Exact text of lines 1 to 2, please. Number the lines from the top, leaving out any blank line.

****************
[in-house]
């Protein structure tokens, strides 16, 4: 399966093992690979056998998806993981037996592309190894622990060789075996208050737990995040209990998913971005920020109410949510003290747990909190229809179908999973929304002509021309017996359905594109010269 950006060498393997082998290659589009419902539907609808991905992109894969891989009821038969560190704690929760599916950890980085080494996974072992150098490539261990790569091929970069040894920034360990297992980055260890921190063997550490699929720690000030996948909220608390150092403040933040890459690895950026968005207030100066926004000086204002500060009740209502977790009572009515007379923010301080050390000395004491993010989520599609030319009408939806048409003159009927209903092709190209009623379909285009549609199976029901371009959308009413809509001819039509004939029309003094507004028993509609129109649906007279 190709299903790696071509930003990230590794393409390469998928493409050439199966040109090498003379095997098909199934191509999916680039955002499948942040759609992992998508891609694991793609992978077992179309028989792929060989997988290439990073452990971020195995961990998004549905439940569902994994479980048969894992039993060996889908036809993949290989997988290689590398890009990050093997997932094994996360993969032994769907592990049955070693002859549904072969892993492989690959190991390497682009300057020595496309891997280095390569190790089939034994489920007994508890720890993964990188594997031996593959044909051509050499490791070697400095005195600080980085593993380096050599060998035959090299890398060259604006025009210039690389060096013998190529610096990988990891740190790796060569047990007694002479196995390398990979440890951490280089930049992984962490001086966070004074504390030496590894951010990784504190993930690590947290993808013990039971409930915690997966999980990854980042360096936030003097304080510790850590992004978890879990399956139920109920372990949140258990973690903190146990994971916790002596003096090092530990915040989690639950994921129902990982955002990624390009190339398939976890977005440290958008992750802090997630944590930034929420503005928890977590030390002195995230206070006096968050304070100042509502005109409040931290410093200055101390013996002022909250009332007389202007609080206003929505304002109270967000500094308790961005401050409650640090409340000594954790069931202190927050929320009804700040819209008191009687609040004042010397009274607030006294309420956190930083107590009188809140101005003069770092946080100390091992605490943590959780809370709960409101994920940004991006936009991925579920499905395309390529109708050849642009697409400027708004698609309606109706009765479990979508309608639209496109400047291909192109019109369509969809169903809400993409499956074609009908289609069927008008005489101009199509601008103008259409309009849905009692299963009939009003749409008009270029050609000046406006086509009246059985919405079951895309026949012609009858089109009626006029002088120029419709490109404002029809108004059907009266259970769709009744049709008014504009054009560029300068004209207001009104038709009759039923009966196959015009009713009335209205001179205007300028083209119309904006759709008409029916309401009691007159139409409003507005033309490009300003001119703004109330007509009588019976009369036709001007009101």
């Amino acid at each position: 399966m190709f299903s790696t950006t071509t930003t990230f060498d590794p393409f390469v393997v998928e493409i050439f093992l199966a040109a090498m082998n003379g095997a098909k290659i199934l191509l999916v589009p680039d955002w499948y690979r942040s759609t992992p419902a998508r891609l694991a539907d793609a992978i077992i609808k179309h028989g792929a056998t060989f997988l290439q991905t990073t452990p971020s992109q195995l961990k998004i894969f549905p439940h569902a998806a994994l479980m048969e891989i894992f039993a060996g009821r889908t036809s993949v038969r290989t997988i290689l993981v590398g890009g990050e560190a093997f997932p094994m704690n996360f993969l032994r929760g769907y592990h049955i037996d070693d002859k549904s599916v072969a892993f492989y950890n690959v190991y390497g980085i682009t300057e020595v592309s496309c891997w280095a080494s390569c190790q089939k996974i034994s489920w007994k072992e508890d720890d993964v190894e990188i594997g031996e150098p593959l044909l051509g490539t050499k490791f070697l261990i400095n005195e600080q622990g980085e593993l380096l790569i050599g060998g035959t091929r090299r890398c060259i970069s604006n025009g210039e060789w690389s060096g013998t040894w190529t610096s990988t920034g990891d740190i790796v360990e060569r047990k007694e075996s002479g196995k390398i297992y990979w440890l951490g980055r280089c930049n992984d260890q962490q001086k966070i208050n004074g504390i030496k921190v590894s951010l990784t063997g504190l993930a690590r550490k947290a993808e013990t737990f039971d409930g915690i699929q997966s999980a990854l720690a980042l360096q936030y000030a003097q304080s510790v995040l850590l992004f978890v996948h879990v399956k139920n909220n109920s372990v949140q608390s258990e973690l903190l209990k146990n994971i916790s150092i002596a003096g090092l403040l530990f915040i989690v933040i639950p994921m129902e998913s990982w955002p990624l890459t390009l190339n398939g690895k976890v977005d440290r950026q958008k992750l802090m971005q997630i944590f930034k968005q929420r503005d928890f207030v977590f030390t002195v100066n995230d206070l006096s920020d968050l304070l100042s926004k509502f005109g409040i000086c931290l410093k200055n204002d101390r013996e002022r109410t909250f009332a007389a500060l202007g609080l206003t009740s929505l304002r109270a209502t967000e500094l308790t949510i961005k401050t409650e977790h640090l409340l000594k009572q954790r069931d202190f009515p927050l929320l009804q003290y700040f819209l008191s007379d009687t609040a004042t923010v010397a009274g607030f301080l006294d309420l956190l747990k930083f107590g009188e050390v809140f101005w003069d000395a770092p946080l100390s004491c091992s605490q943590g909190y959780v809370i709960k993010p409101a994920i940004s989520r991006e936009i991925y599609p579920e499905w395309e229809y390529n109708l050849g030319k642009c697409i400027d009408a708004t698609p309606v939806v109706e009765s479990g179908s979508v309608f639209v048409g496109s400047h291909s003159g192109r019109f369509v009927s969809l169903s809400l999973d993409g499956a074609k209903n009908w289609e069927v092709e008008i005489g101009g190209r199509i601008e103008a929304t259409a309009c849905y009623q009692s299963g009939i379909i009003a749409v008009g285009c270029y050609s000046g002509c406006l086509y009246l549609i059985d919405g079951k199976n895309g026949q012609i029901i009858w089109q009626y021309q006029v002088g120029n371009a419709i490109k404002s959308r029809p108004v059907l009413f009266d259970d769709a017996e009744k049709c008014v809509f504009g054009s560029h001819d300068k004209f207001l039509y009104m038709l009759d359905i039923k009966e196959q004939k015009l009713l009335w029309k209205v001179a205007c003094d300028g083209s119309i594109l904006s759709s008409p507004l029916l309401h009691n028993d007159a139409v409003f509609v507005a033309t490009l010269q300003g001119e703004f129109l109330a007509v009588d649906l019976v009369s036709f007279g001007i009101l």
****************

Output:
[in-house]
């Protein structure tokens, strides 16, 4: 399966093992690979056998998806993981037996592309190894622990060789075996208050737990995040209990998913971005920020109410949510003290747990909190229809179908999973929304002509021309017996359905594109010269 950006060498393997082998290659589009419902539907609808991905992109894969891989009821038969560190704690929760599916950890980085080494996974072992150098490539261990790569091929970069040894920034360990297992980055260890921190063997550490699929720690000030996948909220608390150092403040933040890459690895950026968005207030100066926004000086204002500060009740209502977790009572009515007379923010301080050390000395004491993010989520599609030319009408939806048409003159009927209903092709190209009623379909285009549609199976029901371009959308009413809509001819039509004939029309003094507004028993509609129109649906007279 190709299903790696071509930003990230590794393409390469998928493409050439199966040109090498003379095997098909199934191509999916680039955002499948942040759609992992998508891609694991793609992978077992179309028989792929060989997988290439990073452990971020195995961990998004549905439940569902994994479980048969894992039993060996889908036809993949290989997988290689590398890009990050093997997932094994996360993969032994769907592990049955070693002859549904072969892993492989690959190991390497682009300057020595496309891997280095390569190790089939034994489920007994508890720890993964990188594997031996593959044909051509050499490791070697400095005195600080980085593993380096050599060998035959090299890398060259604006025009210039690389060096013998190529610096990988990891740190790796060569047990007694002479196995390398990979440890951490280089930049992984962490001086966070004074504390030496590894951010990784504190993930690590947290993808013990039971409930915690997966999980990854980042360096936030003097304080510790850590992004978890879990399956139920109920372990949140258990973690903190146990994971916790002596003096090092530990915040989690639950994921129902990982955002990624390009190339398939976890977005440290958008992750802090997630944590930034929420503005928890977590030390002195995230206070006096968050304070100042509502005109409040931290410093200055101390013996002022909250009332007389202007609080206003929505304002109270967000500094308790961005401050409650640090409340000594954790069931202190927050929320009804700040819209008191009687609040004042010397009274607030006294309420956190930083107590009188809140101005003069770092946080100390091992605490943590959780809370709960409101994920940004991006936009991925579920499905395309390529109708050849642009697409400027708004698609309606109706009765479990979508309608639209496109400047291909192109019109369509969809169903809400993409499956074609009908289609069927008008005489101009199509601008103008259409309009849905009692299963009939009003749409008009270029050609000046406006086509009246059985919405079951895309026949012609009858089109009626006029002088120029419709490109404002029809108004059907009266259970769709009744049709008014504009054009560029300068004209207001009104038709009759039923009966196959015009009713009335209205001179205007300028083209119309904006759709008409029916309401009691007159139409409003507005033309490009300003001119703004109330007509009588019976009369036709001007009101």